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A New Documentary Examines 1990s DC

WETA’s "Washington in the 90s" looks at alt-rock, go-go, and the control board.
Washington in the 90s premieres on WETA TV 26 on Tuesday 7/10 at 8 PM. Photo courtesy of WETA.

From Marion Barry‘s arrest to the good-natured rivalry between the 9:30 Club and Black Cat, a new documentary captures the city’s history during a most complicated decade. With archival footage and original interviews, the WETA series has covered every decade since the 1960s and continues Tuesday with its newest installment, Washington in the 90s.

Seth Tillman, the show’s producer and writer, talked to Washingtonian about how the documentary covers the most celebrated moments of the decade, but also brings to light some of the city’s ugliest memories.

“The decade gets off to this rip-roaring start from a storytelling perspective because Mayor Barry was arrested in January of 1990, after having many troubles and a lot of rumors swirling around him in the late ’80s,” Tillman says.

Indeed, the show takes a look at the city in the context of its three mayors during the decade, and the complicated legacy they left behind. Barry especially gets attention as a polarizing figure who was caricatured by columnists and national late-night hosts but clearly maintained the respect of a large population of the city—after his arrest and resignation, he was re-elected in 1994.

Marion Barry  is a central figure in the documentary. Photograph by Darrow Montgomery, courtesy WETA.

Set mostly to ’90s alternative rock, the documentary explores the city’s history of sports, music, and culture, and the mayors provide a window into that story.

“A lot of the story of the ’90s is the city getting onto more stable footing,” Tillman says. “We went from the mayor being arrested in literally the first month of the decade—the crack epidemic was still raging, people were leaving the city in droves, homicide numbers had spiked to nearly 500 a year—to the end of the decade when large parts of the city had at least begun the process of redevelopment.”

Interviewees include Cora Masters Barry, journalists and radio hosts, nightclub owners, and local residents. All paint a broad picture of the city. Former Redskins star cornerback Darrell Green is interviewed because he played “back in the time when the Redskins were still good,” Tillman says, before the team moved from RFK Stadium to Prince George’s County.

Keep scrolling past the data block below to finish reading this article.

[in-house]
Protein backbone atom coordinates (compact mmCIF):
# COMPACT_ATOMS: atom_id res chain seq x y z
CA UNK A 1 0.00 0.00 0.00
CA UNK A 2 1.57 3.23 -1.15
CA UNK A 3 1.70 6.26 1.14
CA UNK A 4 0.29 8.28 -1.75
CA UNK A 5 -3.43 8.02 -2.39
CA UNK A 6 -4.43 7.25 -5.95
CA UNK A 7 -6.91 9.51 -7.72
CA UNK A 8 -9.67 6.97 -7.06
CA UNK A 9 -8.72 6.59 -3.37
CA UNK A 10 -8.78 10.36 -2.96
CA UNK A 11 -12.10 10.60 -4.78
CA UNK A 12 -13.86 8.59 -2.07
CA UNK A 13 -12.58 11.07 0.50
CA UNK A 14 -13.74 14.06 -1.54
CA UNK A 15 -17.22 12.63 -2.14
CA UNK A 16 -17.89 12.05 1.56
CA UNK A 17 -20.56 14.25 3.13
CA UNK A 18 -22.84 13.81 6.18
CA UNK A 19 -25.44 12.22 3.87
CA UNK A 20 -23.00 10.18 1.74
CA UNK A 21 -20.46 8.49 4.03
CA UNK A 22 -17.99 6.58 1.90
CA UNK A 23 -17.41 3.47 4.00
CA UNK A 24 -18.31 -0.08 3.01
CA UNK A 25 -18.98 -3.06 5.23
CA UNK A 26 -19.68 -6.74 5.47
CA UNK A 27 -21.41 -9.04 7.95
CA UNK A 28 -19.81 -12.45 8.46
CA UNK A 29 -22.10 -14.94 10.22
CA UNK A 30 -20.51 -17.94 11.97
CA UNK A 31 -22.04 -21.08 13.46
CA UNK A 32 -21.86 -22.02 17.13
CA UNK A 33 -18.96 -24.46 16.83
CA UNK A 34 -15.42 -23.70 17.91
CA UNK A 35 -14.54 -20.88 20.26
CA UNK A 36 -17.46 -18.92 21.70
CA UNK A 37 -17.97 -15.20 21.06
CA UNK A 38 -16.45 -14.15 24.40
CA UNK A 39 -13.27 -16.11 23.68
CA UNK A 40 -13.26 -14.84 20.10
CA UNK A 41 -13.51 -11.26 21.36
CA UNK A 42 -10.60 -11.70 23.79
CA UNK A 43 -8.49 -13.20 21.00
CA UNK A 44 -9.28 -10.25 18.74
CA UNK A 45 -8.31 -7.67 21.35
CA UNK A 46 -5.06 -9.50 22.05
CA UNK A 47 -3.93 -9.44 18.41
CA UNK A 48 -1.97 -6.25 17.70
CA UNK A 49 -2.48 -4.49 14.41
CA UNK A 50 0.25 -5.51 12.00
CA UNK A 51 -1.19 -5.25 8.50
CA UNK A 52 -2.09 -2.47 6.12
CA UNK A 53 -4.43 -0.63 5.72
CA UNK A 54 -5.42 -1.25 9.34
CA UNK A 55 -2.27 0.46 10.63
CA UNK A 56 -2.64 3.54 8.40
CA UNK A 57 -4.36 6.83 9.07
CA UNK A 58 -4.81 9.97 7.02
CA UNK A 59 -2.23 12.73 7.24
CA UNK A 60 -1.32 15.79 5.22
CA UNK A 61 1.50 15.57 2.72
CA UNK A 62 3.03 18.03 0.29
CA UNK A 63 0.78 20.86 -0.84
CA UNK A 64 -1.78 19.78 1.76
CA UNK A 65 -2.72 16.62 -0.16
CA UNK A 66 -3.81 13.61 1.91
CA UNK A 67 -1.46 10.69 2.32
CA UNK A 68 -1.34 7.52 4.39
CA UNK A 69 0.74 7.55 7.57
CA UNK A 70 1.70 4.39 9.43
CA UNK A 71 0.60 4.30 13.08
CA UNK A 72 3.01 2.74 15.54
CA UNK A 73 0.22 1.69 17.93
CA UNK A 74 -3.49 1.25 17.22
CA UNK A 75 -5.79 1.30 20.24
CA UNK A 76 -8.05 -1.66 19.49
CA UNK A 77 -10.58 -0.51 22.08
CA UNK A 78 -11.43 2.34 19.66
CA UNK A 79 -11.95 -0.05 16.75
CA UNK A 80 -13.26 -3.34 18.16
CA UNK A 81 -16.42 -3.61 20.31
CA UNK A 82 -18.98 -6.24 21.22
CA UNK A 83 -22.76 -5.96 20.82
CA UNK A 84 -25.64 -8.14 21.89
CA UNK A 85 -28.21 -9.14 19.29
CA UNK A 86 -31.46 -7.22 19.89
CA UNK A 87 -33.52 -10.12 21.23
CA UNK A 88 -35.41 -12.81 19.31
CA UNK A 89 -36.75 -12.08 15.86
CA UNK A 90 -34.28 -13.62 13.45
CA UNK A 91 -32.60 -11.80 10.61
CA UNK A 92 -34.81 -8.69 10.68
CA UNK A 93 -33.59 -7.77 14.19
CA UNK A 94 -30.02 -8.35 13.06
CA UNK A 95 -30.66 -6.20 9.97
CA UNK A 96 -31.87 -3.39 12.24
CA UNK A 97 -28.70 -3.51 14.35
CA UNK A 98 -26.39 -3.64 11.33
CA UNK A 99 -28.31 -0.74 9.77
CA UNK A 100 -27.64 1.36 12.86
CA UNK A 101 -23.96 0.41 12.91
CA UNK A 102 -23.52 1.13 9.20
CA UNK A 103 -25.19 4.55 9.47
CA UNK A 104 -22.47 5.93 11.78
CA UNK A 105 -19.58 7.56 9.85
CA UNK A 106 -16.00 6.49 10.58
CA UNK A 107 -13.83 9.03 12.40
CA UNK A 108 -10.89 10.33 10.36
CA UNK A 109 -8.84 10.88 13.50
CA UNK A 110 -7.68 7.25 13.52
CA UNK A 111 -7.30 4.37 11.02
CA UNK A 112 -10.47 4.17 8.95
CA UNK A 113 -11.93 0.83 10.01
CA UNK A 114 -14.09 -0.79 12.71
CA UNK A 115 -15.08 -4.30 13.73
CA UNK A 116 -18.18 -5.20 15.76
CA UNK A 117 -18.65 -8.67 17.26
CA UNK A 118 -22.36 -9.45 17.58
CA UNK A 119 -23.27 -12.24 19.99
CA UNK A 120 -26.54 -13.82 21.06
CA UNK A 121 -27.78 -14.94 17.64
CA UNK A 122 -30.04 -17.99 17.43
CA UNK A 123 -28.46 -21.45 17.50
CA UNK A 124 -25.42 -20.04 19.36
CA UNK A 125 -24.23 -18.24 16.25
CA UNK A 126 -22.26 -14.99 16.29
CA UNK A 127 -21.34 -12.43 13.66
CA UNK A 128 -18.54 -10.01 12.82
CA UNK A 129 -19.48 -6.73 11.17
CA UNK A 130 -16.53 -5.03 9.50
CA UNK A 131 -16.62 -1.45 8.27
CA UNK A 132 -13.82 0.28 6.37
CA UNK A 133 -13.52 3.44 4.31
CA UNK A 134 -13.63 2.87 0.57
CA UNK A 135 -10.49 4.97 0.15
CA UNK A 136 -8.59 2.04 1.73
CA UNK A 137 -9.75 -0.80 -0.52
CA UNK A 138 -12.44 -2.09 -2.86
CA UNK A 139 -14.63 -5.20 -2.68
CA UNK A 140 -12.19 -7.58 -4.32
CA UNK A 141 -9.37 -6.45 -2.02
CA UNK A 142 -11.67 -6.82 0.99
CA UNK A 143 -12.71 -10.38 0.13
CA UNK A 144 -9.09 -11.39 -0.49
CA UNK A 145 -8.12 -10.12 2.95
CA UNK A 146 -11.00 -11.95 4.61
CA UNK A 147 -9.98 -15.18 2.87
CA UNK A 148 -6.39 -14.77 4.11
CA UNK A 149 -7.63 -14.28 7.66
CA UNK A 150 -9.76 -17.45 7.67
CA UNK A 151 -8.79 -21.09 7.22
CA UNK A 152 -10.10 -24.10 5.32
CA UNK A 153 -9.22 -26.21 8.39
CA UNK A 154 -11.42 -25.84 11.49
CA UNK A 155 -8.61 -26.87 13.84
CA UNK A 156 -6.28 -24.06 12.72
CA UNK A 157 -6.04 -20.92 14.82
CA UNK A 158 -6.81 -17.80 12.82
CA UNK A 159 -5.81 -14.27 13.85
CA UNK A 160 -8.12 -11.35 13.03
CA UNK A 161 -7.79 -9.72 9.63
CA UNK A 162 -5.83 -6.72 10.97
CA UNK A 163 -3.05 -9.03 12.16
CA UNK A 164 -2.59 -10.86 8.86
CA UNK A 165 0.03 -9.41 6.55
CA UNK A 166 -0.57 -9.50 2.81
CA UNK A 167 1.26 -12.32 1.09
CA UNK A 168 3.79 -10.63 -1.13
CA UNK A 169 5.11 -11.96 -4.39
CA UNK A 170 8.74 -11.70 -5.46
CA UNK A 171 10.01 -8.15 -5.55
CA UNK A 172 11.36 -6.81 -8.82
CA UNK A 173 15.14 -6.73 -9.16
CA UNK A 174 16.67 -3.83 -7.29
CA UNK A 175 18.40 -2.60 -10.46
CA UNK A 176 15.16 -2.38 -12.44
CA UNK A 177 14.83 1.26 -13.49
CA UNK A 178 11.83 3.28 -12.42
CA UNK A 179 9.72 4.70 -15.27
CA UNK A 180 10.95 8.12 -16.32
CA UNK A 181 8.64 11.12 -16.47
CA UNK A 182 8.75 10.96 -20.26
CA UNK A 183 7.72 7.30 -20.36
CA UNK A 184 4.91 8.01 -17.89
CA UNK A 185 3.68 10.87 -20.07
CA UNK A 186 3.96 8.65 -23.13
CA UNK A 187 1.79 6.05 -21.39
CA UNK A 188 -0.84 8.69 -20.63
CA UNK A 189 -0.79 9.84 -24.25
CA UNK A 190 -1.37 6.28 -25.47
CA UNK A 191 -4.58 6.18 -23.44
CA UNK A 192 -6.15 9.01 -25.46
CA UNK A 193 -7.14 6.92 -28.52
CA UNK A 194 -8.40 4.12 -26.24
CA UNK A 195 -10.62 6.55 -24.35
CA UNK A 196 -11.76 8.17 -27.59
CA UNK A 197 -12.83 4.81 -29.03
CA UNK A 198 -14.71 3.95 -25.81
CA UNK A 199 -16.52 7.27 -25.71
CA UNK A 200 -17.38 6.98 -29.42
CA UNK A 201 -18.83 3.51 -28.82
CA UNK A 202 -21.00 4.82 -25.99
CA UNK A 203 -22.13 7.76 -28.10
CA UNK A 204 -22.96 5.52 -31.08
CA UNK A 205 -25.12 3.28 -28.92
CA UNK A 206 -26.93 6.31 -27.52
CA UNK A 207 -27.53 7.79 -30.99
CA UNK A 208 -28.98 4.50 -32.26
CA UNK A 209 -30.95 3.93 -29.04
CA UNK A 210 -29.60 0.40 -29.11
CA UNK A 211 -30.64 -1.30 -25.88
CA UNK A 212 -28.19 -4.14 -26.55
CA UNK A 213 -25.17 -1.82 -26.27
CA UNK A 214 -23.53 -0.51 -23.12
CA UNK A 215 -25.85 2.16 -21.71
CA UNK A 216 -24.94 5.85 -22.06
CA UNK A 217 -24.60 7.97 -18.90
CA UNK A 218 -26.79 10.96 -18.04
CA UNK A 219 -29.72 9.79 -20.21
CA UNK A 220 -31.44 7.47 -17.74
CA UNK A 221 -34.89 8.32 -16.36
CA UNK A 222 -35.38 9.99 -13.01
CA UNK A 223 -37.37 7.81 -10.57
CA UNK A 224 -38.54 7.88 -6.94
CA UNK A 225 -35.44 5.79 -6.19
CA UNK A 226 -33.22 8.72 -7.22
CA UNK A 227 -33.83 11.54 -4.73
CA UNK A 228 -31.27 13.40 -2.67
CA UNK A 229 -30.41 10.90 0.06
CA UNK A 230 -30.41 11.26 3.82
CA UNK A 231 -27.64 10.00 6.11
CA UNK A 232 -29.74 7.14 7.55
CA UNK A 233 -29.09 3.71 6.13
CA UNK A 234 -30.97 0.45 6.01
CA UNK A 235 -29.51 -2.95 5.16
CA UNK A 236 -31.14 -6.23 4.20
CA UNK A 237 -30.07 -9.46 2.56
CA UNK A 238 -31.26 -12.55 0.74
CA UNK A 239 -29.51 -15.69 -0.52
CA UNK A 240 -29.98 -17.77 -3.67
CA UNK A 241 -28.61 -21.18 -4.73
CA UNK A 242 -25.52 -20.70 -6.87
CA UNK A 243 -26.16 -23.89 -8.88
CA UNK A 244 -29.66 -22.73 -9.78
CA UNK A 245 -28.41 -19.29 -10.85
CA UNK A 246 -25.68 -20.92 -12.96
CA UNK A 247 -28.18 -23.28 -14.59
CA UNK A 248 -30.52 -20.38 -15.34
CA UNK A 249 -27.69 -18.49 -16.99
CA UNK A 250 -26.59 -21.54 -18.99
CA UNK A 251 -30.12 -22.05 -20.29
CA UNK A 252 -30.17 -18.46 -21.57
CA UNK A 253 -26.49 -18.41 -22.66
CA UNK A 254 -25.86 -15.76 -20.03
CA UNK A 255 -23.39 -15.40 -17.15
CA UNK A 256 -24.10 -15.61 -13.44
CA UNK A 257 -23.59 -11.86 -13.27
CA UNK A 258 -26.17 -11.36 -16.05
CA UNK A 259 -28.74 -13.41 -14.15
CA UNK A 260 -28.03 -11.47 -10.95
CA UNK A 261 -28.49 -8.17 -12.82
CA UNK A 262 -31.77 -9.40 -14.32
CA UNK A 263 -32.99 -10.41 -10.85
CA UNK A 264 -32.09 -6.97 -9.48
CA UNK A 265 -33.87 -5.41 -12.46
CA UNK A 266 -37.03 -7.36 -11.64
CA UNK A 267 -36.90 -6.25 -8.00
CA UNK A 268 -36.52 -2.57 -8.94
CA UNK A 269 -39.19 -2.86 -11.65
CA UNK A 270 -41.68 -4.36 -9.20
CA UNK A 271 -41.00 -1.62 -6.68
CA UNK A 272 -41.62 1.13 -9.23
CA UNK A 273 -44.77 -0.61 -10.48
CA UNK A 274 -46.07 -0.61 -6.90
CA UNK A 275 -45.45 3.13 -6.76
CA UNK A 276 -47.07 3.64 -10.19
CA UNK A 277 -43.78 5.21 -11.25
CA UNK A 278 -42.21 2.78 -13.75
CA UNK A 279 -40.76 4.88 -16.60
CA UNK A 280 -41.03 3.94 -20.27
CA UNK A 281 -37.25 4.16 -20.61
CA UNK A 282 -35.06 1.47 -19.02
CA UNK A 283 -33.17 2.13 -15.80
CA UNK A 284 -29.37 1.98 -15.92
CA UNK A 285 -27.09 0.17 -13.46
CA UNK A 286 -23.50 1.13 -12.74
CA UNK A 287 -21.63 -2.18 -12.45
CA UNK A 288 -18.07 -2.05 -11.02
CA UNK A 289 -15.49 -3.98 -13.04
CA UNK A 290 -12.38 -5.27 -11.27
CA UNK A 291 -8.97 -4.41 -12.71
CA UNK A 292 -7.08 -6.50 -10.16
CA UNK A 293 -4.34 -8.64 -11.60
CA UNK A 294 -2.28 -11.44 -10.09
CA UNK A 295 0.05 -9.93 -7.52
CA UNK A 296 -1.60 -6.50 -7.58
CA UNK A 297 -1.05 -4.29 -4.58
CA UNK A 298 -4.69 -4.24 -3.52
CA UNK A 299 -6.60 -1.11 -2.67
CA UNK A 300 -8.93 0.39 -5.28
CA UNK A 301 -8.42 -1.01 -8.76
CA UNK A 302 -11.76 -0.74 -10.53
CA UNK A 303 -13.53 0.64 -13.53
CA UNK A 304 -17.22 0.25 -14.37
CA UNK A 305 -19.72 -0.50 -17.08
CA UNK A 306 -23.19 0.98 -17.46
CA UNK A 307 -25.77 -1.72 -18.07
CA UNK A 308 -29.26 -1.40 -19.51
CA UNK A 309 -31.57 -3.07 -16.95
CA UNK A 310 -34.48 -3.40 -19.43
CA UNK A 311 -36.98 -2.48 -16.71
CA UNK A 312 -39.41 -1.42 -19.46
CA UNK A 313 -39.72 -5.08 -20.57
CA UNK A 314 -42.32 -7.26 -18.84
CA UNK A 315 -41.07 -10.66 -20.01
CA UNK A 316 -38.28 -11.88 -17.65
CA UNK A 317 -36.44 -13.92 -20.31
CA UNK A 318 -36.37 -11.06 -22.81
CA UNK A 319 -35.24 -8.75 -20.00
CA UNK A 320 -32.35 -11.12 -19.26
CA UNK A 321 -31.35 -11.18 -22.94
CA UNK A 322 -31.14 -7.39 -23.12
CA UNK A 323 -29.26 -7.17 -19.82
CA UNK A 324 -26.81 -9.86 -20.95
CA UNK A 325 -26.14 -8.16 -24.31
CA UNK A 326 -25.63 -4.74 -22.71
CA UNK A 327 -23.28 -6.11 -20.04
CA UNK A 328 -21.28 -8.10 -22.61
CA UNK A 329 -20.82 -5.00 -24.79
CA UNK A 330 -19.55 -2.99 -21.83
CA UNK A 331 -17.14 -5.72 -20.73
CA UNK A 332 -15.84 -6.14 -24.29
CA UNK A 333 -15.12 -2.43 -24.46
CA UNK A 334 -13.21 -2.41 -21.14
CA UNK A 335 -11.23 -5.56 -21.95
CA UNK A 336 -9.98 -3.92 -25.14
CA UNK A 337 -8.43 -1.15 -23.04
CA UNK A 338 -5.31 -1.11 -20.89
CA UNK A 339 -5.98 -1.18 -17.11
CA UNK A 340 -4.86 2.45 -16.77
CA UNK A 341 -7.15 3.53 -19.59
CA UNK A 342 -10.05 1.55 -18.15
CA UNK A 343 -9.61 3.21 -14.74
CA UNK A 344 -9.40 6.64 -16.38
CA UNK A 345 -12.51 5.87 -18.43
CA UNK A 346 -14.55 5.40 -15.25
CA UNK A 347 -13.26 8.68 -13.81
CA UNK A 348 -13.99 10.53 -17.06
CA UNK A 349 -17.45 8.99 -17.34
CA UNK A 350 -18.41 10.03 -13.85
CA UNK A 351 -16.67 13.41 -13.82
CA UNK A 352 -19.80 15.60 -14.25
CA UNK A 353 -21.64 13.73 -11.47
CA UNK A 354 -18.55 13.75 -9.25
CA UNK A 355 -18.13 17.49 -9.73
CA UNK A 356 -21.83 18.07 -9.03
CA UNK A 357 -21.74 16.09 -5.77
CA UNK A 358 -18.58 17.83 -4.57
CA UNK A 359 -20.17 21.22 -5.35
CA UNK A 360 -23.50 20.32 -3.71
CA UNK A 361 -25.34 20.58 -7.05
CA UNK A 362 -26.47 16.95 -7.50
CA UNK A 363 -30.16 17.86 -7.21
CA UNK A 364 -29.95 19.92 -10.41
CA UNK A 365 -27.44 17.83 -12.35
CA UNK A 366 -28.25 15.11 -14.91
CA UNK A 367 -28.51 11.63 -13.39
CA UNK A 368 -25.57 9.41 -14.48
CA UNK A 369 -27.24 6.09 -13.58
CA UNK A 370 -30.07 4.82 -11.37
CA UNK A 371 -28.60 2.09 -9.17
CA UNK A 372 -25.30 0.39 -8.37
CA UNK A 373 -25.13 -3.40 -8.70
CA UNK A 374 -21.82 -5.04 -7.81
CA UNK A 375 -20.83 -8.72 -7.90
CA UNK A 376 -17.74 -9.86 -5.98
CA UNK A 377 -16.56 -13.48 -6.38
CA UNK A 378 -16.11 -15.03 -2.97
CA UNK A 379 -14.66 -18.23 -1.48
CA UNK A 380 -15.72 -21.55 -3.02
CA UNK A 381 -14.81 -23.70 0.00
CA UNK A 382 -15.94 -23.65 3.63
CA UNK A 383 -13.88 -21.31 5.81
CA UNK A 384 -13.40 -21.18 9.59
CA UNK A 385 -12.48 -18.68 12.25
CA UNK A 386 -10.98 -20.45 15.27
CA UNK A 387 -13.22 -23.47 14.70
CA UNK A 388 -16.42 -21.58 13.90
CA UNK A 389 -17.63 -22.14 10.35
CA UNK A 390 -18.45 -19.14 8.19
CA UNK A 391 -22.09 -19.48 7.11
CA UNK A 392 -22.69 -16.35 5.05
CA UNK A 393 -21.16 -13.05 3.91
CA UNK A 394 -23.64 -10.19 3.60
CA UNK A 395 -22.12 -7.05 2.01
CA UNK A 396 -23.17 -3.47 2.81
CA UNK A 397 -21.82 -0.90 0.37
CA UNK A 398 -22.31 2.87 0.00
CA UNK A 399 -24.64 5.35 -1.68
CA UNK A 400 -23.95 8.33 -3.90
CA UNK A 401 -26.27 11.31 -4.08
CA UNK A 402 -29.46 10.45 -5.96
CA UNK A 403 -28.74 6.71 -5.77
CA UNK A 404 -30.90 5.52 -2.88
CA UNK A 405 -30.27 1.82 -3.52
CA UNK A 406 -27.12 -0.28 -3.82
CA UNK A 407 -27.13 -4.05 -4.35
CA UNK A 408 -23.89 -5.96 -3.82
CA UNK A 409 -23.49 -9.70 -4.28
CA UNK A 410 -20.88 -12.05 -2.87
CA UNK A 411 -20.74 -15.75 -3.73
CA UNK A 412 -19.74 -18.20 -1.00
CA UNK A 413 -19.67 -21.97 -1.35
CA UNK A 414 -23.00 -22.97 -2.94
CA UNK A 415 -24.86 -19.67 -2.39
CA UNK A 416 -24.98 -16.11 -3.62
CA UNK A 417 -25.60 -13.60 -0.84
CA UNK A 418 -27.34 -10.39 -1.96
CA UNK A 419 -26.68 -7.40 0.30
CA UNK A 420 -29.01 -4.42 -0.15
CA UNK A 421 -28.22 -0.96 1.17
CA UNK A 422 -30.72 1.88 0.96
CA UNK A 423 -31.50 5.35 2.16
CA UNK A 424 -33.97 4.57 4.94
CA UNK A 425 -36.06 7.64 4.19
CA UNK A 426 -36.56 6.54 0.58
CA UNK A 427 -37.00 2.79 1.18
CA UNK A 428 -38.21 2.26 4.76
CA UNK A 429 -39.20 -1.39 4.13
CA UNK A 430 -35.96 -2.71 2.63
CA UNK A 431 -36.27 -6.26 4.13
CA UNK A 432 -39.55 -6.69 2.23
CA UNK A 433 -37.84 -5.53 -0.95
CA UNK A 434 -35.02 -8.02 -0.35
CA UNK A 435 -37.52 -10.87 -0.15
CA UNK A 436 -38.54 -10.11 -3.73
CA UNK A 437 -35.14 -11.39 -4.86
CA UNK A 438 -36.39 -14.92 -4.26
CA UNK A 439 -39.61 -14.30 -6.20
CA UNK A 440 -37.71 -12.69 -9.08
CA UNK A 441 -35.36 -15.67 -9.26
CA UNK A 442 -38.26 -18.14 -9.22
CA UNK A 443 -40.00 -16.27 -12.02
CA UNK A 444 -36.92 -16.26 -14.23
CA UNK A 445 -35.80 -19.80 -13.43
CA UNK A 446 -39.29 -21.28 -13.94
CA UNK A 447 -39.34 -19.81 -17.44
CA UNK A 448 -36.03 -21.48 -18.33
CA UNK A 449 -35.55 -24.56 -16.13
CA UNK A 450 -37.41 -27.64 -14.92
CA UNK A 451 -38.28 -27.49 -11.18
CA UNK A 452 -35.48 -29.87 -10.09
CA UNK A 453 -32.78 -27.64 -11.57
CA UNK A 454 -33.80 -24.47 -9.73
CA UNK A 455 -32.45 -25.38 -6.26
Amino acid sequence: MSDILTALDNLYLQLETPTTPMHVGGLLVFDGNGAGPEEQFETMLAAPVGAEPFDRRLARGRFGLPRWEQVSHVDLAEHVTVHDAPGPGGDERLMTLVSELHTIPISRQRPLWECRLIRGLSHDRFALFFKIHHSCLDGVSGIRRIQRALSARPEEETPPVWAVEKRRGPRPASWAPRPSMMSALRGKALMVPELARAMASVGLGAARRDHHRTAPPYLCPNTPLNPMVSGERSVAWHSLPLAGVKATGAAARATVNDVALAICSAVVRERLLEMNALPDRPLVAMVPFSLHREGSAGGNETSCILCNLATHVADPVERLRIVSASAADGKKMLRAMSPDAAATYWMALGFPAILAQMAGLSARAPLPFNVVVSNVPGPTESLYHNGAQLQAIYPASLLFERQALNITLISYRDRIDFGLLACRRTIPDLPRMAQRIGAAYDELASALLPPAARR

Former mayors Sharon Pratt and Anthony Williams discuss the city’s political history, including the creation of the control board Congress appointed to take charge of the city’s finances. “Ultimately, we come to understand how the late ’90s were the decade when things began to calm down in DC,” Tillman says, “when the city became fiscally solvent.”

The documentary also covers the progressive rock station WHFS, its wildly popular annual music festival (HFStival), and the introduction of alternative music into the mainstream. Of course, it wouldn’t be a documentary about Washington without dedicating a significant portion to go-go music and its significance in the African-American community.

“The ’90s was the decade when hip-hop was on the ascendancy and breaking through into the Top 40, but in DC, go-go remained the dominant music form,” Tillman says. “We talk about why it was so popular, but also a lot of the myths and perceptions about it.”

A crowd in the Mount Pleasant neighborhood in the 1990s. Photograph by Darrow Montgomery, courtesy WETA.

The power of the documentary is that it sheds light on some of the issues that are still prevalent today. For instance, it features interviews about the Mount Pleasant riots, sparked by the shooting of an unarmed Salvadoran immigrant in 1991.

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“That was an example of a community erupting because of a lot of social pressures that had built up over the better part of a decade,” Tillman says. “DC wrestles now with demographic changes, and there is unrest. Nothing on the scale we had in 1991, but it just goes to show that some of the things we wrestled with in the past, we’re still grappling with today.”

Tillman, who was born in DC and grew up in Chevy Chase, hopes the documentary will give DC natives a fuller understanding of things they grew up witnessing, and that newcomers will gain an appreciation for those who paved the way for the city’s growth today.

“We want people to enjoy themselves when they see images of packed crowds at the 9:30 Club or remember some of the good times for the sports teams,” Tillman says. “But we don’t want to shy away from the fact that the city has come a long way from how it began the decade to where it is now.”

“Washington in the 90s” premieres July 10 at 8 PM on WETA TV 26.

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Assistant Editor

Elliot joined Washingtonian in January 2018. An alum of Villanova University, he grew up in the Philadelphia area before moving to Syracuse to pursue a master’s in journalism. His work has also appeared on Syracuse.com, TheAtlantic.com, and Catholicnews.com. He lives in Eckington.